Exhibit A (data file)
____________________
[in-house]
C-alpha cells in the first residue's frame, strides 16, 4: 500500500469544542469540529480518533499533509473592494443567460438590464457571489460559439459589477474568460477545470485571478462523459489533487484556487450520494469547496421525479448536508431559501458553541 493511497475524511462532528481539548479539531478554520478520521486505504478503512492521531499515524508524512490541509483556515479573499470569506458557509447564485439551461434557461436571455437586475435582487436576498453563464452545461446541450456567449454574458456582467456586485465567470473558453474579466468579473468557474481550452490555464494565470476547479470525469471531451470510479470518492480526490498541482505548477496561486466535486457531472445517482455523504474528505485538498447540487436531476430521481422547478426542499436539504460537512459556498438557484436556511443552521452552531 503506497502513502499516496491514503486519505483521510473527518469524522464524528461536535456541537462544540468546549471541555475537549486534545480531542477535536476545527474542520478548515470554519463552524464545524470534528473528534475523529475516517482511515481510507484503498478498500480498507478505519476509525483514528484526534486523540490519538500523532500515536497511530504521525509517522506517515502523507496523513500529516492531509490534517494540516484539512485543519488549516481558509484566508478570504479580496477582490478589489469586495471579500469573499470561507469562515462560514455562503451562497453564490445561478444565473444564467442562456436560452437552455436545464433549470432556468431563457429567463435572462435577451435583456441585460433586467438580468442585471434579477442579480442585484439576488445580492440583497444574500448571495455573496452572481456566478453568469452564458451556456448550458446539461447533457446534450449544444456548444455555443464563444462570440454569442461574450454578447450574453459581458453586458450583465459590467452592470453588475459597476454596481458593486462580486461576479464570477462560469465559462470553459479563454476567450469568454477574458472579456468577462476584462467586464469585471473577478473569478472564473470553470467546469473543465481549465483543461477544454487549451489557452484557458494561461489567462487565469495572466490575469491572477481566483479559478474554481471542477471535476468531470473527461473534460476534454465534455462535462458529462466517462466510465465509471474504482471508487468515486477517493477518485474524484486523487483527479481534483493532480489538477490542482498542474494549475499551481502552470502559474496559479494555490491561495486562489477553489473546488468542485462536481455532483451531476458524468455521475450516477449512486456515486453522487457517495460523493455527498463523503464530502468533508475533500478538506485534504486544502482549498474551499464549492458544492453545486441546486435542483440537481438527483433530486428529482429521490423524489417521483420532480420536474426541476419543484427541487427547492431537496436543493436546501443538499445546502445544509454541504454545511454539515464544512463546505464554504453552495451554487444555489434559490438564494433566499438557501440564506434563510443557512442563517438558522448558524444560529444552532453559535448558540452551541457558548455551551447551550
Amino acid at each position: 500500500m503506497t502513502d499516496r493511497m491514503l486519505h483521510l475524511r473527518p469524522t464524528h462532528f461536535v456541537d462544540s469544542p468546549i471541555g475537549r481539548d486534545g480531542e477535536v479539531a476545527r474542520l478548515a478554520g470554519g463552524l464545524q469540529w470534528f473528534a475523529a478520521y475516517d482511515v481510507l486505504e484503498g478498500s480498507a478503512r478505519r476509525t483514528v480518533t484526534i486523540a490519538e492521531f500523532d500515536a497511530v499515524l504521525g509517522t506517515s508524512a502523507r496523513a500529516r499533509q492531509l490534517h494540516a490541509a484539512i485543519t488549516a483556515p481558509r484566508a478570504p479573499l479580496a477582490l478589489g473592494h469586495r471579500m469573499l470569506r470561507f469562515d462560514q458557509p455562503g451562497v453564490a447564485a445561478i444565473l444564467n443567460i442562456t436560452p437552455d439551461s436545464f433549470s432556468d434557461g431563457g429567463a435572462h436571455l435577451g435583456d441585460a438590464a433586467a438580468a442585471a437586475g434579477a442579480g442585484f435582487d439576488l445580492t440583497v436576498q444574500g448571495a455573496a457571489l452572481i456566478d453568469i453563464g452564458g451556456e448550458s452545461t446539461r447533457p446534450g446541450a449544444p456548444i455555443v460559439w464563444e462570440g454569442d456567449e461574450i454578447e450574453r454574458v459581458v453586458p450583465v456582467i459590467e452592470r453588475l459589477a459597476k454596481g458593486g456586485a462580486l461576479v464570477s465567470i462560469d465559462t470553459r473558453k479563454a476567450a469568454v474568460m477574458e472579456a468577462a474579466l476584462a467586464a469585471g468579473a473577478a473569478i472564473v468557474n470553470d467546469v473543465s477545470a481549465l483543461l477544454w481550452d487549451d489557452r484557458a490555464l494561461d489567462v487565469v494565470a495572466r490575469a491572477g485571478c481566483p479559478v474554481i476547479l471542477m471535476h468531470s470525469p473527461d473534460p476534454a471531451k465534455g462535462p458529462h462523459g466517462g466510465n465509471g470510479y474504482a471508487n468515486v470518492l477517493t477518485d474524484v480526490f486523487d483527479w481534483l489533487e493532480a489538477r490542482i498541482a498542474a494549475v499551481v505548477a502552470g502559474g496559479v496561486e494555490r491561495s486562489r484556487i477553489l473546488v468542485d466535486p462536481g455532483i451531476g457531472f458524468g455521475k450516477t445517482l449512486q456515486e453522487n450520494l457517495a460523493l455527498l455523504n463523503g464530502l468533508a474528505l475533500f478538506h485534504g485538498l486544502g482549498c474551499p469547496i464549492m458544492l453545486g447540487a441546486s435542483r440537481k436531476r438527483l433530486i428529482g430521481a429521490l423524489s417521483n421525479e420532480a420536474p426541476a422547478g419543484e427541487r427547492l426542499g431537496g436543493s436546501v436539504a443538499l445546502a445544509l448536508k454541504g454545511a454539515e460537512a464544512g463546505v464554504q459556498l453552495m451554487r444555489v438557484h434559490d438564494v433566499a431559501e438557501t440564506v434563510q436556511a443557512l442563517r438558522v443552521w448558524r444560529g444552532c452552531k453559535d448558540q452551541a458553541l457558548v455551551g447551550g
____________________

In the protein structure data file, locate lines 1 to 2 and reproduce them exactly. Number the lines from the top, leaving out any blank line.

[in-house]
C-alpha cells in the first residue's frame, strides 16, 4: 500500500469544542469540529480518533499533509473592494443567460438590464457571489460559439459589477474568460477545470485571478462523459489533487484556487450520494469547496421525479448536508431559501458553541 493511497475524511462532528481539548479539531478554520478520521486505504478503512492521531499515524508524512490541509483556515479573499470569506458557509447564485439551461434557461436571455437586475435582487436576498453563464452545461446541450456567449454574458456582467456586485465567470473558453474579466468579473468557474481550452490555464494565470476547479470525469471531451470510479470518492480526490498541482505548477496561486466535486457531472445517482455523504474528505485538498447540487436531476430521481422547478426542499436539504460537512459556498438557484436556511443552521452552531 503506497502513502499516496491514503486519505483521510473527518469524522464524528461536535456541537462544540468546549471541555475537549486534545480531542477535536476545527474542520478548515470554519463552524464545524470534528473528534475523529475516517482511515481510507484503498478498500480498507478505519476509525483514528484526534486523540490519538500523532500515536497511530504521525509517522506517515502523507496523513500529516492531509490534517494540516484539512485543519488549516481558509484566508478570504479580496477582490478589489469586495471579500469573499470561507469562515462560514455562503451562497453564490445561478444565473444564467442562456436560452437552455436545464433549470432556468431563457429567463435572462435577451435583456441585460433586467438580468442585471434579477442579480442585484439576488445580492440583497444574500448571495455573496452572481456566478453568469452564458451556456448550458446539461447533457446534450449544444456548444455555443464563444462570440454569442461574450454578447450574453459581458453586458450583465459590467452592470453588475459597476454596481458593486462580486461576479464570477462560469465559462470553459479563454476567450469568454477574458472579456468577462476584462467586464469585471473577478473569478472564473470553470467546469473543465481549465483543461477544454487549451489557452484557458494561461489567462487565469495572466490575469491572477481566483479559478474554481471542477471535476468531470473527461473534460476534454465534455462535462458529462466517462466510465465509471474504482471508487468515486477517493477518485474524484486523487483527479481534483493532480489538477490542482498542474494549475499551481502552470502559474496559479494555490491561495486562489477553489473546488468542485462536481455532483451531476458524468455521475450516477449512486456515486453522487457517495460523493455527498463523503464530502468533508475533500478538506485534504486544502482549498474551499464549492458544492453545486441546486435542483440537481438527483433530486428529482429521490423524489417521483420532480420536474426541476419543484427541487427547492431537496436543493436546501443538499445546502445544509454541504454545511454539515464544512463546505464554504453552495451554487444555489434559490438564494433566499438557501440564506434563510443557512442563517438558522448558524444560529444552532453559535448558540452551541457558548455551551447551550